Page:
LUCY IN THE SKY – movie review

Fox Searchlight Pictures
Reviewed for & linked from Rotten Tomatoes by: Harvey Karten
Director: Noah Howley
Screenwriter: Brian C. Brown, Elliott DiGuiseppi, Noah Hawley
Cast: Natalie Portman, Jon Hamm, Zazie Beetz, Dan Stevens, Zazie Beetz, Ellyn Burstyn
Screened at: Tribeca, NYC, 10/1/19
Opens: October 4, 2019

Lucy in the Sky Poster

Lucy Cola may be in the sky part of the time, but as storytelling, this Fatal-Attraction-like revenge fantasy lacks wings. Based on an actual tale of a female astronaut, Lisa Marie Nowak, who flew aboard Space Shuttle Discovery in 2006, Noah Howley’s dramatization follows her as she is floating on a mission, segueing into her romance with a handsome devil who dumped her, thereby leading to her going insane. Howley’s résumé cites him for directing TV series like “Cat’s Cradle” and “Fargo,” now delivering a freshman feature with a lot more ambition than one would expect from a director with that background.

Howley appears to make up for a lack of solid storytelling (he has two co-writers) for a wealth of cinematic tricks, almost all of which serve nothing more than to distract the audience. He would expand the screen when Lucy’s world opens up, then cut back on the aspect ratio when she is in the doldrums. Credit Natalie Portman with a class act as the title character—she is alternately seductive, pleading, violent, sensitive, running the gamut of emotions depending on the circumstances. As a larger-than-life woman, an astronaut, no less, you might expect her to be so satisfied with her profession, willing and even demanding to take on risky assignments, that she would never fall to murderous rage when a “ladies’ man” drops her for another.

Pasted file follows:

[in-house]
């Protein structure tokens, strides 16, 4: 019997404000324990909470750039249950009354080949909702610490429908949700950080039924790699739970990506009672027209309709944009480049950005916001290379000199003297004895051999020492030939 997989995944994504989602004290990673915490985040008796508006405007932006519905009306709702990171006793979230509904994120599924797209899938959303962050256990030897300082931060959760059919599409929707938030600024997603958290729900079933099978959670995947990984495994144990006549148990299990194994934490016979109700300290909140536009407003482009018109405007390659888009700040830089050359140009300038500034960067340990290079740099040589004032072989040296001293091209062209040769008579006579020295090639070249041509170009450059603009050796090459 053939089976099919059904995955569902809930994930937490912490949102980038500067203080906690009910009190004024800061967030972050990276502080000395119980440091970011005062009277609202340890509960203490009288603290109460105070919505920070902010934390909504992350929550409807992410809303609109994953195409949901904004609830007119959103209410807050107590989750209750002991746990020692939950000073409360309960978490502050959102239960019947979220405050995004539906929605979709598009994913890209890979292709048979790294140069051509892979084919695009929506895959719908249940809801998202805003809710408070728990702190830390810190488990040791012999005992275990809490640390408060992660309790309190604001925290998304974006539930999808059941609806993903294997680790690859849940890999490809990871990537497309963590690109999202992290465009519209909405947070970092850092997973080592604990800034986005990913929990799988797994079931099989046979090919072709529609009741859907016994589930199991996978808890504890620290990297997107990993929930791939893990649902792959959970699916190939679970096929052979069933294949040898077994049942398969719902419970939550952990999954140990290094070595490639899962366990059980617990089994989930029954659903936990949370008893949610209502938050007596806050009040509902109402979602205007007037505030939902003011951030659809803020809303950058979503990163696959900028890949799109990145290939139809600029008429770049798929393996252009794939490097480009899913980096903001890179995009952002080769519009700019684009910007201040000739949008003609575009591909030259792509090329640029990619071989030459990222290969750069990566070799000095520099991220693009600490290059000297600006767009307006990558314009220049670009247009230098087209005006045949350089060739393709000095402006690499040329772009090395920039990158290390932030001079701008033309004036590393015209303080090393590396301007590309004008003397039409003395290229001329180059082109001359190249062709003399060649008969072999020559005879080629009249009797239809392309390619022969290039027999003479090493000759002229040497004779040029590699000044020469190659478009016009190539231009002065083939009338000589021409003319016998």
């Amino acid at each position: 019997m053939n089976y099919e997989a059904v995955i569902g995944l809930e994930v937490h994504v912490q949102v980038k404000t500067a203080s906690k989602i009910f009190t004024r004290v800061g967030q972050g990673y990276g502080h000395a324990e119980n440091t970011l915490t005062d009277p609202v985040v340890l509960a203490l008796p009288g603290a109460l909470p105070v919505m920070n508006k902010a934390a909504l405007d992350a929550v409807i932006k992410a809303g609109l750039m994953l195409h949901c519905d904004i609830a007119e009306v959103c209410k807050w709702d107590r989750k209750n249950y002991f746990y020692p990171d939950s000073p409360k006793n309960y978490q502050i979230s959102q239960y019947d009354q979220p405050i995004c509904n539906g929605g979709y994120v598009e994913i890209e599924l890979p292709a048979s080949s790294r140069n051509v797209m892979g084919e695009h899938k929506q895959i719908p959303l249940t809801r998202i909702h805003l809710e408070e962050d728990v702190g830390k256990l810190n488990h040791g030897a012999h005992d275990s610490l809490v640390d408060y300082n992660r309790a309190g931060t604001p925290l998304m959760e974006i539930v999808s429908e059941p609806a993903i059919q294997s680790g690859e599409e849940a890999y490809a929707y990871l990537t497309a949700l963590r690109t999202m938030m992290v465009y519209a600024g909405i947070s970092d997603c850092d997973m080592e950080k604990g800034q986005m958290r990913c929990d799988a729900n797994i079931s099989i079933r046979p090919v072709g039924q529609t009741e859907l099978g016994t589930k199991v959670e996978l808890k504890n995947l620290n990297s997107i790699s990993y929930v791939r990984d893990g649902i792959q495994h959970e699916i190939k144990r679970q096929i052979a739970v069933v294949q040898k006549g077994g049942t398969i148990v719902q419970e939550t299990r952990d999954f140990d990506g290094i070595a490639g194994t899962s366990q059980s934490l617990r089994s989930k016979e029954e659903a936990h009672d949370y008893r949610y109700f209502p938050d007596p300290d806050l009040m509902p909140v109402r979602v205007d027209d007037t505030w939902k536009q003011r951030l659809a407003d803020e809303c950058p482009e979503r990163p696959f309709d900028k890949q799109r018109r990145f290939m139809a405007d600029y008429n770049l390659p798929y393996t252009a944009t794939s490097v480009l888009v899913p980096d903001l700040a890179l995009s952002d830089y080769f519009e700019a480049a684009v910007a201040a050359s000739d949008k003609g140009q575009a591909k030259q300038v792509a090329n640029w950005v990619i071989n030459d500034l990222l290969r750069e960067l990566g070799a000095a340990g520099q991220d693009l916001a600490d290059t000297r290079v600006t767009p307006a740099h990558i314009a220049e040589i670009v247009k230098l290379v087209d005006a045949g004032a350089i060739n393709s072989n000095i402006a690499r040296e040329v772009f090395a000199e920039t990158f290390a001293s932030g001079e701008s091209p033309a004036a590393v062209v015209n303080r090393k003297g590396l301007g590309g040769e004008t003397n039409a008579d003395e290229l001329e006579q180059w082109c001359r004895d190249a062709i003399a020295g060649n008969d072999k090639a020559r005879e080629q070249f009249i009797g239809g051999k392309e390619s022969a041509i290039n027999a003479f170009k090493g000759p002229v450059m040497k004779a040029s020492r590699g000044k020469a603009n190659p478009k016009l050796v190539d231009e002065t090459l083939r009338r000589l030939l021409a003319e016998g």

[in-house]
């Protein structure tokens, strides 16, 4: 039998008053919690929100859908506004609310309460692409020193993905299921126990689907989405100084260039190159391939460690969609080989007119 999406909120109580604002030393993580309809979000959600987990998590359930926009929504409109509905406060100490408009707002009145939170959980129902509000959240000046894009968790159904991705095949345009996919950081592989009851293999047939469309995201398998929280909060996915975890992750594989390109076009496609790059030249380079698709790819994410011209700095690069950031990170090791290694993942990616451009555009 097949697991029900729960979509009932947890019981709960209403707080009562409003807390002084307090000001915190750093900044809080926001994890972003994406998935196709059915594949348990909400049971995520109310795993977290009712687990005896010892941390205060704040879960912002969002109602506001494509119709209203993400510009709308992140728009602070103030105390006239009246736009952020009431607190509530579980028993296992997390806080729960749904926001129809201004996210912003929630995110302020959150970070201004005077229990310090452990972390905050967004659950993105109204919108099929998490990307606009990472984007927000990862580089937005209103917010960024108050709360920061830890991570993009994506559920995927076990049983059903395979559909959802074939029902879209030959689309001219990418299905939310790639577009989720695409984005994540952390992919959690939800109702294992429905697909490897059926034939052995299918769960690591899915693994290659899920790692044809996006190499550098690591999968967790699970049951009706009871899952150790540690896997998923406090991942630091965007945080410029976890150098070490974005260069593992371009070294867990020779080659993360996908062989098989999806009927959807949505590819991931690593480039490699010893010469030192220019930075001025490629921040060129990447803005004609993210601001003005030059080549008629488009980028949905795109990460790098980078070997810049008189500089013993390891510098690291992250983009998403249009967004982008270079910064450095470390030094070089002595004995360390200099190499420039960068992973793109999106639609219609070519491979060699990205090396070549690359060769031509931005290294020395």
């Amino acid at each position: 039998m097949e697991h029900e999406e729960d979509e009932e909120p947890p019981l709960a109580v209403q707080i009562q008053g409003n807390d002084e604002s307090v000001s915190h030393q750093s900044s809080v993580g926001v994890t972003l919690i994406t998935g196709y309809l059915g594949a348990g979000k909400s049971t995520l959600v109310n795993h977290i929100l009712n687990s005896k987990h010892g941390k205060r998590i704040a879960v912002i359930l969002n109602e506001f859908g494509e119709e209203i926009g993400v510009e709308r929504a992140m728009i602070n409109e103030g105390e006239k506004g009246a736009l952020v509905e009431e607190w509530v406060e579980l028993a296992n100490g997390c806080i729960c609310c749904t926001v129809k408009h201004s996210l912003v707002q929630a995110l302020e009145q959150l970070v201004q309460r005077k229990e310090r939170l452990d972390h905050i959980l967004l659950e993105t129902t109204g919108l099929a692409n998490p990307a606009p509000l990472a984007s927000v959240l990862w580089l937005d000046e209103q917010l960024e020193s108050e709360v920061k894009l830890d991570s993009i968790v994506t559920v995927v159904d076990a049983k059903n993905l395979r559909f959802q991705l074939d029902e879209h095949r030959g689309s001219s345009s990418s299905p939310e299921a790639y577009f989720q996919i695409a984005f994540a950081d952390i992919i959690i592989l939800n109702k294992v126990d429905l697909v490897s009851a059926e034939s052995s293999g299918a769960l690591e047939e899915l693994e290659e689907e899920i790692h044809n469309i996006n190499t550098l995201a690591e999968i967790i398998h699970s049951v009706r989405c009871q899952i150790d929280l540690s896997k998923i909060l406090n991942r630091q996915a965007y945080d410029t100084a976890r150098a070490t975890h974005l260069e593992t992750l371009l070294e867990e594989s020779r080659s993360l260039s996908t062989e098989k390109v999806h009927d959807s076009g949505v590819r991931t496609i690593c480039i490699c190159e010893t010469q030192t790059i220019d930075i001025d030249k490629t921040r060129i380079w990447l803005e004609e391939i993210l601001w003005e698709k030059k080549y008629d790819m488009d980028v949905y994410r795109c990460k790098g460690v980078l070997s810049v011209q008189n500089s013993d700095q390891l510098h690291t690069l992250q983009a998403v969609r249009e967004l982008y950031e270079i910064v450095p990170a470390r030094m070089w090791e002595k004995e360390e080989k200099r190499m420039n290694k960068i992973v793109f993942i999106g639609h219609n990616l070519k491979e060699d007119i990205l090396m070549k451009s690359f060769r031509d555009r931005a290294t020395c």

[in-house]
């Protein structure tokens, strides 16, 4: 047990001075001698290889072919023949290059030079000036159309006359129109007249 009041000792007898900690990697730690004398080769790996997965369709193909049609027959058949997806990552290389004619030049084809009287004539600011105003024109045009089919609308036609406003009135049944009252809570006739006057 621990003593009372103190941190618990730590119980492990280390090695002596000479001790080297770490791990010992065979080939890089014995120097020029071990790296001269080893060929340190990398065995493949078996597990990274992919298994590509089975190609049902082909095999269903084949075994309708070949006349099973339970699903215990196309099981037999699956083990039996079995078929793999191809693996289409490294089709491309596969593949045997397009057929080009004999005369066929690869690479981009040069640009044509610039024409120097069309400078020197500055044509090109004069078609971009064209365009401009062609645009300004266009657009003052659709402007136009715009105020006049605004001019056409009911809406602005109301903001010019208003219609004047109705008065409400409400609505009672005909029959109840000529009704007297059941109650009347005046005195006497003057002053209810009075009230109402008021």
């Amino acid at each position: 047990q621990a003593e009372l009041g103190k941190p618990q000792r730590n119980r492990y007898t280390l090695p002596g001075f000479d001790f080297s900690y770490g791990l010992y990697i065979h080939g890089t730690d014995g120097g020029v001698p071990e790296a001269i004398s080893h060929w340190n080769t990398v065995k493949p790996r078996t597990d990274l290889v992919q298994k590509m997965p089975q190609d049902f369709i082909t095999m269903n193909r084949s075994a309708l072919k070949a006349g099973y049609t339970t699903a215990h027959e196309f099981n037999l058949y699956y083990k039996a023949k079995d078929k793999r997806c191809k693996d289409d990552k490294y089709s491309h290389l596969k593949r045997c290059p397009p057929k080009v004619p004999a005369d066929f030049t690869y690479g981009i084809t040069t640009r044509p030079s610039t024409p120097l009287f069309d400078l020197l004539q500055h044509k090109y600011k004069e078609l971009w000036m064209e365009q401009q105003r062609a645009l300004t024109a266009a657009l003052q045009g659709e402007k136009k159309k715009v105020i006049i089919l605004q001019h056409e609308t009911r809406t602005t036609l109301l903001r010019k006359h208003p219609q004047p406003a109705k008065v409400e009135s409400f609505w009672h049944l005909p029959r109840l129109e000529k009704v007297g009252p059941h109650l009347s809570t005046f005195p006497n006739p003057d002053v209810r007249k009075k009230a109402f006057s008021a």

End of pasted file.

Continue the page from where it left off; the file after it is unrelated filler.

Opening scenes may well remind you of “Ad Astra” and “Gravity,” a slow-moving triptych into outer space which finds Lucy looking exhilarated by her gig. She is like the type of person who risks his life in Afghanistan in 110 degrees, is sent back to the States with an honorable discharge, looks at one hundred cereal boxes in the supermarket, and heads right back to the fighting. He has a nice albeit irresolute husband Drew (Dan Stevens), a grandmother Nana Holbrook who like Maggie Smith’s Violet Crawley in “Downton Abbey” has an unlimited supply of witticisms. This earthbound life is simply not enough for someone who finds more thrills being alone in space.

During the second part of the film, in which Mark Goodwin (Jon Hamm), a fellow astronaut and womanizer hits on her, Lucy is smitten. She is head over heels as she might be when floating in space in the absence of gravity. She should have realized that this fellow is not the settling kind, but in a moment of sexual flush she kisses him, and the affair begins. Lucy will risk all for both her profession and her boyfriend, insisting on the administrator of the space program that she does not like the way he grounds her, taking the big chance of chucking her husband, going nuts, and losing all. In the final scene she is once again courting danger, a scene that should be seen as one providing a strong clue not just to her willingness, but to her real desire to be in danger.

126 minutes. © 2019 by Harvey Karten, Member, New York Film Critics Online

Story – C-
Acting – B+
Technical – B
Overall – C+

APOLLO 11 – movie review

Neon and CNN Films
Reviewed for & by: Harvey Karten
Director: Todd Douglas Miller
Cast: Neil Armstrong, Michael Collins, Buzz Aldren, Richard Nixon
Screened at: Tribeca, NYC, 2/14/19
Opens: March 1, 2019